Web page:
Understanding Meditation through science

August 1, 2016

While people have been practicing meditation for thousands of years, it has recently been gaining increasing popularity in the mainstream as science continues to shed light in its many health benefits. From decreasing stress and anxiety to rebuilding the brain, it truly is a panacea for mental and physical well being.

An eight week study conducted by Harvard researchers at Massachusetts General Hospital (MGH), for example, determined that meditation literally rebuilds the brain’s grey matter in just eight weeks. It’s the very first study to document that meditation produces changes in grey matter over time.

In another study, researchers led by Richard Davidson, a neuroscientist at the W.M. Keck Laboratory for Functional Brain Imaging and Behavior, teamed up with a number of monks and volunteers. The Dalai Lama even dispatched eight of his most accomplished practitioners to Davidson’s lab to have them hooked up for EEG testing and brain scanning. These monks come from traditions of meditation for an estimated 10,000 to 50,000 hours, over time periods of 15 to 40 years. The monks were fitted with a net of 256 electrical sensors and asked to meditate for short periods. Davidson was particularly interested in measuring gamma waves, the highest frequency and most important known electrical brain impulses. The results showed that the electrodes picked up much greater activation of fast moving and unusually powerful gamma waves in the monks. The movement of the waves through the brain were far better organised and coordinated.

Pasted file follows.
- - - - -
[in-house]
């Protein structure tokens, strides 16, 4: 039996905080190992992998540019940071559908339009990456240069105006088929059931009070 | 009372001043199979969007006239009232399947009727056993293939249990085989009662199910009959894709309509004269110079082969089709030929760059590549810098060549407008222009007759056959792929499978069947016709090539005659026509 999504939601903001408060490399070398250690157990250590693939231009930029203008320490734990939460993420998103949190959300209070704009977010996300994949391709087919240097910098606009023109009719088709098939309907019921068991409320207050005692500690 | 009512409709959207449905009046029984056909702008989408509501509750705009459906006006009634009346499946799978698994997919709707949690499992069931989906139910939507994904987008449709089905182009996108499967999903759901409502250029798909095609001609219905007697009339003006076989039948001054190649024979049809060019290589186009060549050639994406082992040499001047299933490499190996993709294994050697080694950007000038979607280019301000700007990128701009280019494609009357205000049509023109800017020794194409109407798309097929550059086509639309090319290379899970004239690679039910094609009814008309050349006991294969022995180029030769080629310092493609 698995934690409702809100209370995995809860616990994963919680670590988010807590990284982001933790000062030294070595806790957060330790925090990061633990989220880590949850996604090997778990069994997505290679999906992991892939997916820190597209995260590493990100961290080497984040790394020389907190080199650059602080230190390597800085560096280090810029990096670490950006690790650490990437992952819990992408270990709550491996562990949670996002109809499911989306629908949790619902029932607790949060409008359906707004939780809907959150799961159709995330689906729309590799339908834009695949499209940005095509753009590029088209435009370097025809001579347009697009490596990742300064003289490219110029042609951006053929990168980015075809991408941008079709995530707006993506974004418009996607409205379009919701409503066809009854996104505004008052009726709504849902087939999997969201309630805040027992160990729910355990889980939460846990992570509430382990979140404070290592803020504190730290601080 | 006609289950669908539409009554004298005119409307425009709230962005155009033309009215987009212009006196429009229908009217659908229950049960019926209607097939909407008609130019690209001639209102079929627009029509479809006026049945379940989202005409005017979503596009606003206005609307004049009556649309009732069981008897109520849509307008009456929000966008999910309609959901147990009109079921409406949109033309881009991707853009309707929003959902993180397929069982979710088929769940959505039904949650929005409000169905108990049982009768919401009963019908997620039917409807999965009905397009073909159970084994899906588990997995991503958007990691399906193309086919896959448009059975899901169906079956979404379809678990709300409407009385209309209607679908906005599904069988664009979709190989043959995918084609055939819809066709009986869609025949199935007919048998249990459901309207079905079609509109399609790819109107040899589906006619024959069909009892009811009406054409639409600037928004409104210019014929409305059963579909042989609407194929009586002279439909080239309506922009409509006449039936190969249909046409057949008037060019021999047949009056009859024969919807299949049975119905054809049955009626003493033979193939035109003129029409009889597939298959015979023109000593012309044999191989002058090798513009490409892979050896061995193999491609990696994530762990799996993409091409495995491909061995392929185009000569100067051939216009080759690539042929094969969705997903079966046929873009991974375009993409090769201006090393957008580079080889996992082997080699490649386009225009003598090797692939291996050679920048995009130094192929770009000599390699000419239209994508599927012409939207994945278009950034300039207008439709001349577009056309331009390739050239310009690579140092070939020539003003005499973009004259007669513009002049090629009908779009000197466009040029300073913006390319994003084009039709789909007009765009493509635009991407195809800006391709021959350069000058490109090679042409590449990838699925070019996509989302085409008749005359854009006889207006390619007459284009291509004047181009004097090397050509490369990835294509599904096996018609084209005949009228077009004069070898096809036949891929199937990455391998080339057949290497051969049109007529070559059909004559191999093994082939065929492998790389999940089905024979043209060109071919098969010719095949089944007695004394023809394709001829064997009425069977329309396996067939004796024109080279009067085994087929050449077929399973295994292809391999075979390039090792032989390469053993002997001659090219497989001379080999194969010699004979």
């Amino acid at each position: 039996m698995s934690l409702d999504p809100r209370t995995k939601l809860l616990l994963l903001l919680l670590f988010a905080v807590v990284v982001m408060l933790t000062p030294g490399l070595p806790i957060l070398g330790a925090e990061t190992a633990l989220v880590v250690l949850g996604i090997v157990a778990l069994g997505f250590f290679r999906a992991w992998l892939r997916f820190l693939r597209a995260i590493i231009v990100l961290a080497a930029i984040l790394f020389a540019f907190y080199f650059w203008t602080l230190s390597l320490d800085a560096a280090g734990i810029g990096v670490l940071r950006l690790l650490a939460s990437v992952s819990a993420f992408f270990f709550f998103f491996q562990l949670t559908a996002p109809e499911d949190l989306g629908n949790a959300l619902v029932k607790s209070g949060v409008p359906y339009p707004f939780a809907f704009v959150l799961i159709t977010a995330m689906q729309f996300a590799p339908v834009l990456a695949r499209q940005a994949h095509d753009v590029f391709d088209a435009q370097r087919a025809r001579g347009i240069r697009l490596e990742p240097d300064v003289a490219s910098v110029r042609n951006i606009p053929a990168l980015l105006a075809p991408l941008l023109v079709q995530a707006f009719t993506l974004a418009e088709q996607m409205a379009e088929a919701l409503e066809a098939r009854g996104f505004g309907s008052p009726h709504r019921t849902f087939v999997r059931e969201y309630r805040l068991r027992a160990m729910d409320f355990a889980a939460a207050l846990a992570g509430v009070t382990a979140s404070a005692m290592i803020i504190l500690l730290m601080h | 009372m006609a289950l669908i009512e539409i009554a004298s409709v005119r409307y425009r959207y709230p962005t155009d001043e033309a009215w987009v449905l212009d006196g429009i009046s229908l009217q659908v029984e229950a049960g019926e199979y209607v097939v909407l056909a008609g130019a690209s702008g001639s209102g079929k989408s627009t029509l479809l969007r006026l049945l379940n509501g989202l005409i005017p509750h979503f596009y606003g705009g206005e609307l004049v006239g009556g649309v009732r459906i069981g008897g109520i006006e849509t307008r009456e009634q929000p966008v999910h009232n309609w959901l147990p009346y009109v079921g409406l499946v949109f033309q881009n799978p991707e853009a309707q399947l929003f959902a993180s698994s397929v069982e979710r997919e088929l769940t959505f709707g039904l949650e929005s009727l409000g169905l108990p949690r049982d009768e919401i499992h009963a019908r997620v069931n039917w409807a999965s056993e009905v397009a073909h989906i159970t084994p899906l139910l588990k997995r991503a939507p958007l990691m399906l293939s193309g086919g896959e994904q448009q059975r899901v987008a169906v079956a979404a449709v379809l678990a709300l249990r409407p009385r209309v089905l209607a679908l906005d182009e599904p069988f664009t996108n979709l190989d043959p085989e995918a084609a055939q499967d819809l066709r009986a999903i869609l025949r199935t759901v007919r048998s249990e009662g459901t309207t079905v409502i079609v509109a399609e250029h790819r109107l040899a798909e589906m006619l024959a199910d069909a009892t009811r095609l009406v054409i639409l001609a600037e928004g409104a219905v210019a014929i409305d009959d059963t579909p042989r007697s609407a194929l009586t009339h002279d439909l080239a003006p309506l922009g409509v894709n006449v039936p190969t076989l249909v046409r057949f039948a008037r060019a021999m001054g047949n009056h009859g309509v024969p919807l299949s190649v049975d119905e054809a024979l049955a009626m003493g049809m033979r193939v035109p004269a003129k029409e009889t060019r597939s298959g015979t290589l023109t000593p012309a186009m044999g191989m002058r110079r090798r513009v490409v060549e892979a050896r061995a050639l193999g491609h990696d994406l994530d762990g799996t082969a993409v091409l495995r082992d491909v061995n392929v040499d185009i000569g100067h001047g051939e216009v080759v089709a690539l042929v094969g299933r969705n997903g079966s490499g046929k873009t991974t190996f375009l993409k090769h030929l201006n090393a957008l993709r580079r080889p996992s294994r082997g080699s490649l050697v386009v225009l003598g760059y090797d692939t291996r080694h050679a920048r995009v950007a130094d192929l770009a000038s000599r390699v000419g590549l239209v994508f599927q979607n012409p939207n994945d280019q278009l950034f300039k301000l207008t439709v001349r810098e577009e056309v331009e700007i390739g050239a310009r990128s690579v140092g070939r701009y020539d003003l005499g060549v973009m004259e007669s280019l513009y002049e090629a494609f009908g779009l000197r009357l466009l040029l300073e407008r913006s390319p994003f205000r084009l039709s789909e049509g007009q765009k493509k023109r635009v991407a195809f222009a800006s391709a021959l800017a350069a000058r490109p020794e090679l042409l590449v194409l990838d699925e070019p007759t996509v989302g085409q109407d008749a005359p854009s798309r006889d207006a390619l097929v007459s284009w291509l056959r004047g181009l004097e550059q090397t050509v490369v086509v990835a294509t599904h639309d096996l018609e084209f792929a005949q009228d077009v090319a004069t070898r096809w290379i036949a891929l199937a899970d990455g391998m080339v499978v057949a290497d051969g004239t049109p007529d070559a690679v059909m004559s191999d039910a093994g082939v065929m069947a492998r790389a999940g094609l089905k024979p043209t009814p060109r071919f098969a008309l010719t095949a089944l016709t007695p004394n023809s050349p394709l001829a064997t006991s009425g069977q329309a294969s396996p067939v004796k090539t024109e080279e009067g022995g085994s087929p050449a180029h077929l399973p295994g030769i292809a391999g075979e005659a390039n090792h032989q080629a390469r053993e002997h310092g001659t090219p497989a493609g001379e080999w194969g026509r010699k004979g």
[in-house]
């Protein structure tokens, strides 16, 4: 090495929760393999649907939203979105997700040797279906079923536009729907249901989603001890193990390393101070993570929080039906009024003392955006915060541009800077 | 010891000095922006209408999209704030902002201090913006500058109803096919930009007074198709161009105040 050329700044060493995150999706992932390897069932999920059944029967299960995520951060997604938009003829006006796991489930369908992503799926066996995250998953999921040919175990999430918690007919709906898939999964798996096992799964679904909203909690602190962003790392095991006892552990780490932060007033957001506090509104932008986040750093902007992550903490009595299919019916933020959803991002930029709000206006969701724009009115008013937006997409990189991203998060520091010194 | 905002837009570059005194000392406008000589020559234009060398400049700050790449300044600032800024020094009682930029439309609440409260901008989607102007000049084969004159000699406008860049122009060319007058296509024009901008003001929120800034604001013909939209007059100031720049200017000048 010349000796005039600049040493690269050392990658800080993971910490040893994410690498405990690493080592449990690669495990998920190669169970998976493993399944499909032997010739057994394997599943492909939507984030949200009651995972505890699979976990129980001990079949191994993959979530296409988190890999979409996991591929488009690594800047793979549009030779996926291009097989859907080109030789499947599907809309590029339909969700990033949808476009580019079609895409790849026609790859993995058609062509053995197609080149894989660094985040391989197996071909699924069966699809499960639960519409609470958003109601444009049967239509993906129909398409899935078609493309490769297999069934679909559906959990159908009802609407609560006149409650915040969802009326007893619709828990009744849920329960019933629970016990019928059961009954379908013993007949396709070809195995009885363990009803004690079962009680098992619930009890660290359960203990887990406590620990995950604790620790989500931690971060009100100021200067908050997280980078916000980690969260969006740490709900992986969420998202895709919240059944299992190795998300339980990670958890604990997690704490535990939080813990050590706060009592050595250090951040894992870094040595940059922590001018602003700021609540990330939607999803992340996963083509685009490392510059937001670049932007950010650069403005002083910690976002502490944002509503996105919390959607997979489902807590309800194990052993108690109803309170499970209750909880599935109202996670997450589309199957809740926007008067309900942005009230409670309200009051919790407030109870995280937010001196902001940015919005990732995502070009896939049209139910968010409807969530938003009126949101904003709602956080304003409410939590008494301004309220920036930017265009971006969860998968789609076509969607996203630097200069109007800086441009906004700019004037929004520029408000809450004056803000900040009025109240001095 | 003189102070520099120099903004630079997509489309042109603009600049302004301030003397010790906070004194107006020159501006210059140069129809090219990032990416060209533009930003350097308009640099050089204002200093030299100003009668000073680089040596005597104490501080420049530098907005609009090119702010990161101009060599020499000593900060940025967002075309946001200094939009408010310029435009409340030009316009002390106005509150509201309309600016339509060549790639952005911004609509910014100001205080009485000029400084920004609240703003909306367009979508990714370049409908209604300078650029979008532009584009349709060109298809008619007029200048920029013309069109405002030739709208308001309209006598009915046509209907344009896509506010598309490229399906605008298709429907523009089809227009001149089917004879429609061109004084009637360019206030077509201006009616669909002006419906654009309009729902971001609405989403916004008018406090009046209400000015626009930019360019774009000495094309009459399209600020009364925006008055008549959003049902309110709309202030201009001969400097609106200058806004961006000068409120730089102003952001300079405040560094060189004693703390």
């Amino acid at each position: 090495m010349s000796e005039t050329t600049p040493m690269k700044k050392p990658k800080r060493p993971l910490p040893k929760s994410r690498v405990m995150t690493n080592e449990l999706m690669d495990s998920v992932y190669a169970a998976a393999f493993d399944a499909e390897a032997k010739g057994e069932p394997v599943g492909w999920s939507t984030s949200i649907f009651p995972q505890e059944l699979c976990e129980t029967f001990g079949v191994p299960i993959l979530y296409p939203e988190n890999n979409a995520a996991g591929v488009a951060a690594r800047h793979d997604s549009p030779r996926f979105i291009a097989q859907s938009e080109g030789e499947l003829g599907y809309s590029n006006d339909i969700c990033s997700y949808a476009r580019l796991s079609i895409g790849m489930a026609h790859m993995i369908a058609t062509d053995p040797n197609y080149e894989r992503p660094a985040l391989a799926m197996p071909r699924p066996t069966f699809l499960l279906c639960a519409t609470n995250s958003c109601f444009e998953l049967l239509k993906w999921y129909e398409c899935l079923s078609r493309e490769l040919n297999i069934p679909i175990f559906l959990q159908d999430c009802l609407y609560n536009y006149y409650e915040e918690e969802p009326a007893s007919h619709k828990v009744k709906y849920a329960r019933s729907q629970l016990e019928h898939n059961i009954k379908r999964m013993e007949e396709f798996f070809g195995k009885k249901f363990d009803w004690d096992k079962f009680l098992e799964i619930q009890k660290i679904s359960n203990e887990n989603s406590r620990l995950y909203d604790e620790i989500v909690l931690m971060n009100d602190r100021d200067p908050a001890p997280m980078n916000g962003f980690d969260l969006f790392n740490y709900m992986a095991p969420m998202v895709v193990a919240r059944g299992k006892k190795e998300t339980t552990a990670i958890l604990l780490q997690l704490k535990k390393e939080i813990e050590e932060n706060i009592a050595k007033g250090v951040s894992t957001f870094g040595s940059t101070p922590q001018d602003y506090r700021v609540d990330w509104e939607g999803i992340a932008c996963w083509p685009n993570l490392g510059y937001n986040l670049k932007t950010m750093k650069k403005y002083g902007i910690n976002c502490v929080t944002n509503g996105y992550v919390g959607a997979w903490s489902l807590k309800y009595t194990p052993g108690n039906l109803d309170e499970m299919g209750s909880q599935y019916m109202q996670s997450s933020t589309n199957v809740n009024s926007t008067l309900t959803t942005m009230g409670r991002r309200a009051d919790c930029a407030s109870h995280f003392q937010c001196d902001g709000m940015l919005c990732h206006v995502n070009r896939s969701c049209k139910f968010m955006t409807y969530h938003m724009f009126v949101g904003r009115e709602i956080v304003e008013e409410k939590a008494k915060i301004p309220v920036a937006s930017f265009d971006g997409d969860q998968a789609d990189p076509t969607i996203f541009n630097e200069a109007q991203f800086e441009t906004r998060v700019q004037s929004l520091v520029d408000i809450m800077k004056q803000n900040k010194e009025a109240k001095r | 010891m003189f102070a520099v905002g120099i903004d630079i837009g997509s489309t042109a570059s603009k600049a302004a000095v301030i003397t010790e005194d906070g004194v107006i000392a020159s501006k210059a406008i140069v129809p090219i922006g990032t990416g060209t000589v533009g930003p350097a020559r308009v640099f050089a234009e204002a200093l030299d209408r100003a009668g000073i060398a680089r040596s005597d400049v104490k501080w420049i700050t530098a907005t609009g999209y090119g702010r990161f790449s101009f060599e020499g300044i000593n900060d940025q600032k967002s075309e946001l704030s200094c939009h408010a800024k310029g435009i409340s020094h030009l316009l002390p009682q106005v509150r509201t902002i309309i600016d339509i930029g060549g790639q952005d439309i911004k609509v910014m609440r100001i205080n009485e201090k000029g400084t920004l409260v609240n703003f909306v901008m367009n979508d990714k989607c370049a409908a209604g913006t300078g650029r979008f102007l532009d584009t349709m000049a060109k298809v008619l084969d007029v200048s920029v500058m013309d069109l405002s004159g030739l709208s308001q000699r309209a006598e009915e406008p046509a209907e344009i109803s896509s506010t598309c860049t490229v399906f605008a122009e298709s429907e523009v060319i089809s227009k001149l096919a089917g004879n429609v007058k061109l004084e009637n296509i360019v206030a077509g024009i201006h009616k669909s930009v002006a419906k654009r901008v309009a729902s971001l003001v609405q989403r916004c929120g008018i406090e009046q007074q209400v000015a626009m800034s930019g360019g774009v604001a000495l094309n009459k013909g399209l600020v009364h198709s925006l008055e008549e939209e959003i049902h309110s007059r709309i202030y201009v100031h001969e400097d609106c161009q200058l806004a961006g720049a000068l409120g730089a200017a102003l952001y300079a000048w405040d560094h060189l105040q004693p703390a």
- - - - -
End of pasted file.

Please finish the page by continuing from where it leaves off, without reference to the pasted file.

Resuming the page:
Researchers suggest that the very existence of this synchronized gamma indicates that a consciousness experience is occurring. The gamma wave state is the most sensitive than any other state of consciousness measurable. Gamma brainwaves are associated with intelligence, compassion, self control and feelings of natural joy.

One aspect of meditation that needs to be addressed more, however, is the fact that it’s a state of mind. There are those out there who can achieve similar brain wavelengths by putting themselves in the same ‘state of mind’ as a ‘master meditator.’ This proves that there is no one way to do it, and that it’s possible to achieve alternate states of consciousness as well as reap the other benefits associated with meditation without doing it a certain way or the ‘right’ way.